The City of Solon Volunteer Fire Department and the Tri-Township Fire Department currently operate as a single entity under a 28E agreement between the city and Big Grove, Cedar, and Newport townships.
But that 28E agreement, originally written in 1999, was never officially recorded at the county or state level,
The Tri-Township Fire Department, which has its own separate bank account and meets quarterly to review its finances, writes checks for operating expenses, but the City of Solon is directly responsible for building-related expenses and for providing insurance, utilities, vehicle maintenance and other costs associated with upkeep of the fire station building.
“The main concern was doing what the state deemed to be necessary in order to bring everybody in line with what the auditor thought was proper financial accounting,” Prentice said.

In September, State Auditor Mary Mosiman issued a report reviewing accounts and transactions of the City of Solon Volunteer Fire Department, the Tri-Township Fire Department, and the Solon Firefighters Benevolent Association (a separately organized group to benefit firefighters) for the period Jan. 1, 2011, through May 6, 2014.
According to the report, $66,183.17 in expenses were not accompanied by supporting documents, while another $1,374.37 were classified as improper disbursements, including purchases of alcohol, a gift card, and late fees and interest from credit cards.
The report also called into question the public benefit derived from some expenses, including an annual scholarship, memorials, flowers and member appreciation events that included the purchase of alcohol.
Those findings were partially based on the state’s assertion that funds collected by the benevolent association through fundraisers should not be considered private.
The report noted the fire department had two separate checking accounts: one for the benevolent association and one for “Solon Firefighters,” but both were controlled by one person.
The department had a credit card account with multiple cards. Charges on the cards were paid from both checking accounts, and it was unclear how charges were allocated between the two, the report stated.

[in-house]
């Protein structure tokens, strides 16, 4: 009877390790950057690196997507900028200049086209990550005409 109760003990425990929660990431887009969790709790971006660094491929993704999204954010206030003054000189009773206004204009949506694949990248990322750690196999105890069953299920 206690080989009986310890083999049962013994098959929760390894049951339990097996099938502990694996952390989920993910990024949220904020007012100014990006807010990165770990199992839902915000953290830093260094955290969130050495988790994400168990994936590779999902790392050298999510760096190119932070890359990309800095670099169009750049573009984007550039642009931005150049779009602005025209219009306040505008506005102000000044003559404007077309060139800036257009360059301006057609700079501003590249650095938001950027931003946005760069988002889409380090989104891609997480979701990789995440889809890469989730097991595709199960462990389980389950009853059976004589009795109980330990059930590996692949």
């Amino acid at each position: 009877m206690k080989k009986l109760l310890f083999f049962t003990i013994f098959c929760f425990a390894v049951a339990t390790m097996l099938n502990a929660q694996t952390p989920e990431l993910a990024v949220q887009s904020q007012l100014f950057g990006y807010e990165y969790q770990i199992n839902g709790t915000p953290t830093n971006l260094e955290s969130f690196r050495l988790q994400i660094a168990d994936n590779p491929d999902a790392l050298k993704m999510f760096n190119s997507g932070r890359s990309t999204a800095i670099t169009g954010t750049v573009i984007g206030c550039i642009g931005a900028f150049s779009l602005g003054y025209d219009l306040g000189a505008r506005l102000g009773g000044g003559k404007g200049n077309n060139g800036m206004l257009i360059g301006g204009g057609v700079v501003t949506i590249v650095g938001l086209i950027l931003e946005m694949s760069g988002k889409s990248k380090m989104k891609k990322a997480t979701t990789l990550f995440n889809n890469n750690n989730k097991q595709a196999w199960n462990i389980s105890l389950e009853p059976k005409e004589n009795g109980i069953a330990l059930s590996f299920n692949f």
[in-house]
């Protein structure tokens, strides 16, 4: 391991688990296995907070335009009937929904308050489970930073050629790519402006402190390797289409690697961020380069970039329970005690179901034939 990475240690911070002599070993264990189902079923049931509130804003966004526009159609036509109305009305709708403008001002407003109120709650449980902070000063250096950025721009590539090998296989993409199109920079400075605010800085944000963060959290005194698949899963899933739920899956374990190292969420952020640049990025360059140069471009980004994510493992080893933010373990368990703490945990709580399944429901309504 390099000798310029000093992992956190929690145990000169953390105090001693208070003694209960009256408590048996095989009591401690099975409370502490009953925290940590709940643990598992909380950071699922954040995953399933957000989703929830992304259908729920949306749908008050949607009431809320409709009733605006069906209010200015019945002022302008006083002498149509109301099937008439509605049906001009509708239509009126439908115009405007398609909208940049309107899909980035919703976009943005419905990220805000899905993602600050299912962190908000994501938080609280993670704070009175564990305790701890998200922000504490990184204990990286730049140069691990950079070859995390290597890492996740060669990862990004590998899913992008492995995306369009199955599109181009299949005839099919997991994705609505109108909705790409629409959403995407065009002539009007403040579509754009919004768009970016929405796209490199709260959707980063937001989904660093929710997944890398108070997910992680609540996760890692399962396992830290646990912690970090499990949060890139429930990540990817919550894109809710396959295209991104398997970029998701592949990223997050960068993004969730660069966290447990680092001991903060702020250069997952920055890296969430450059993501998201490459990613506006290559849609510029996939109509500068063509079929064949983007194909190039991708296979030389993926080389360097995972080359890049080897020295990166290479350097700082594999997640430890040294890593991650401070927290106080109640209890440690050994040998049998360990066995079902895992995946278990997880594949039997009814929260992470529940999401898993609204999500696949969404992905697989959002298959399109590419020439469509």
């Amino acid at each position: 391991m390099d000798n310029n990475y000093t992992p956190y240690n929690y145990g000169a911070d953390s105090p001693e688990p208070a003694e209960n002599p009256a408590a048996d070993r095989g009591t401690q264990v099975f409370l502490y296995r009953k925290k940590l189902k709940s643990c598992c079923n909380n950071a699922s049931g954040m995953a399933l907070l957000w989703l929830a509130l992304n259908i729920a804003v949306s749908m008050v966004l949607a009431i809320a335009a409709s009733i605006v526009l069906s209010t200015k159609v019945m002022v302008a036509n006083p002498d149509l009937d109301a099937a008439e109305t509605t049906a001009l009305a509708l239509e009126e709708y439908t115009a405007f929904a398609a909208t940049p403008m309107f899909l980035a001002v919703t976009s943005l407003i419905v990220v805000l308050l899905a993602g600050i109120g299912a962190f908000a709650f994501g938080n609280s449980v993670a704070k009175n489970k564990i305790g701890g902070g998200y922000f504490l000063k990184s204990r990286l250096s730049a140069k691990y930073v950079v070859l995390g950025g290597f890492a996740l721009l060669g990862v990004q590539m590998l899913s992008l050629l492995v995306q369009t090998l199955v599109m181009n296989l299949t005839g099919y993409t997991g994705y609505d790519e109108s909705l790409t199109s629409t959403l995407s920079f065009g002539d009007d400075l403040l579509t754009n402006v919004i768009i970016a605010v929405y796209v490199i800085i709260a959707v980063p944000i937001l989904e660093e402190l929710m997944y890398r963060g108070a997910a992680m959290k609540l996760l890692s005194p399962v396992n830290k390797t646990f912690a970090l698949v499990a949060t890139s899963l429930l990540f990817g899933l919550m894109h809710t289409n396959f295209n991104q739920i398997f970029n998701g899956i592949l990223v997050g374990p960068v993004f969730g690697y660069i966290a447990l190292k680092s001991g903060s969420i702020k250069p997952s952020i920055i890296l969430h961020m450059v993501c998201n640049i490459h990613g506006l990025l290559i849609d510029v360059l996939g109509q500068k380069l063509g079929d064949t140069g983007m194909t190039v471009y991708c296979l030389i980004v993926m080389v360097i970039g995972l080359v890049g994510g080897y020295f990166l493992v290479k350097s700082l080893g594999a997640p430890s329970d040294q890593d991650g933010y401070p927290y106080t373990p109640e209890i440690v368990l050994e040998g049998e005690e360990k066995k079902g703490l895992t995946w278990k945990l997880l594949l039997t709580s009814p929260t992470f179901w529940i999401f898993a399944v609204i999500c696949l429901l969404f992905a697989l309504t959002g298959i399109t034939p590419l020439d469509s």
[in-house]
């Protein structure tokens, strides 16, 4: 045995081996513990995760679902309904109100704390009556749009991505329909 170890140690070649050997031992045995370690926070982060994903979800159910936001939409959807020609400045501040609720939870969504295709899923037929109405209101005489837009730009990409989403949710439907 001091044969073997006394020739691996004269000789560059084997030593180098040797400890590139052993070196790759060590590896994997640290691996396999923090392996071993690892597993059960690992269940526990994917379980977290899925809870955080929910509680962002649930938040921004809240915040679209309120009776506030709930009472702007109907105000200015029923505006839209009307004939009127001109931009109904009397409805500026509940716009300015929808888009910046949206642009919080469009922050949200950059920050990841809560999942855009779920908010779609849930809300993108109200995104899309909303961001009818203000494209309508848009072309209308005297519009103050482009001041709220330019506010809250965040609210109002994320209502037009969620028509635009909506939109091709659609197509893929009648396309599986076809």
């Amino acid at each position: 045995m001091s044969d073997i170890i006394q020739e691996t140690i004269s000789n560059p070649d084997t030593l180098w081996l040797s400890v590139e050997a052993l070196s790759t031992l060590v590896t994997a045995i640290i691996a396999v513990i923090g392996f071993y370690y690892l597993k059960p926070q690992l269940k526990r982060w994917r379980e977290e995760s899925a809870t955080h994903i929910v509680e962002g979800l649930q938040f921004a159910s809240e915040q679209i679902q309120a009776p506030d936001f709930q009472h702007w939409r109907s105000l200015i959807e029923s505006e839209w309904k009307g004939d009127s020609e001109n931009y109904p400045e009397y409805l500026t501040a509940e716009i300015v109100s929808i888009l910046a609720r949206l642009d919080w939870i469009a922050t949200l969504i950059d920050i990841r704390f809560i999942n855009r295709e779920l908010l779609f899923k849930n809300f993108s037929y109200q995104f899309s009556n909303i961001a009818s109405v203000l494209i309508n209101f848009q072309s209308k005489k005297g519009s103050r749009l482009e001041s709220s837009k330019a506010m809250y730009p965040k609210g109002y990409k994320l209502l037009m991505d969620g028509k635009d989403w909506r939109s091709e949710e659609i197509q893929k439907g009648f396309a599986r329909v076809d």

Creating a single department under a single agency is expected to go a long way toward separating the public fire agency funds from the association’s private funds.
“There still will be an association involved with just the firefighters that essentially allows them to do the things that they have done in the past, just in a manner that is more consistent with what the auditor would deem appropriate,” Prentice said.
An appendix to the charter acknowledges an existing lease between the city and the firefighters’ association for the use of the fire station’s basement. That lease will continue, but will be transferred to the fire agency along with the building.
The name of the group will be changed from “Solon Firefighters Benevolent Association” to “Solon Firefighters Association” and will be operated independently of the agency.
In addition, Nehring said, a further delineation will be outlined as part of the policies and procedures to identify whether contributions are intended for the agency or the firefighters.
“I think it will prevent any kind of confusion about where those funds are going,” she said.
Prentice agreed, noting the clear separation of the two groups should provide a distinct line between donations for the fire agency and those designed to benefit the firefighters.
“You don’t want to be co-mingling those funds,” he said.

Budgets will be the responsibility of the board, but overseeing the operating expenses of the agency will be its treasurer and an appointed clerk.
According to Prentice, the agency will contract with the city for the clerical services of Solon City Clerk Susie Siddell, a move Nehring said would give Solon some direct oversight over the finances.
The appendix of the charter also commits the four government bodies to make up to $500,000 in improvements to the existing fire station prior to July 1, 2021.
The City of Solon will pay 30 percent of the cost, according to the agreement, but in five annual installments.
“There was definitely agreement that improvements needed to be made, but the details of that, of how much and what obligations and timing and all of that, those were definitely some issues that took some time to sort through,” Nehring said.
Throughout the process, she said, cooperation continued.
“I was really quite impressed with the dedication of all the entities to doing the right thing for the fire department,” she said. “That seemed to be the over-arching concern at all times.”
Prentice agreed.
“I’d like residents to know they can trust that fire protection is going to be at the very best we can possibly give as far as the community and that we’re working together as we have in the past, just with this new agency set up to manage the operation.
“Everybody’s really dedicated to having a good fire department, and that’s the main goal,” he said.
Serbousek said no one will likely even notice a change in the department under the new agency.
“Everybody can still expect great service from the Solon Tri-Township Fire Department,” he noted.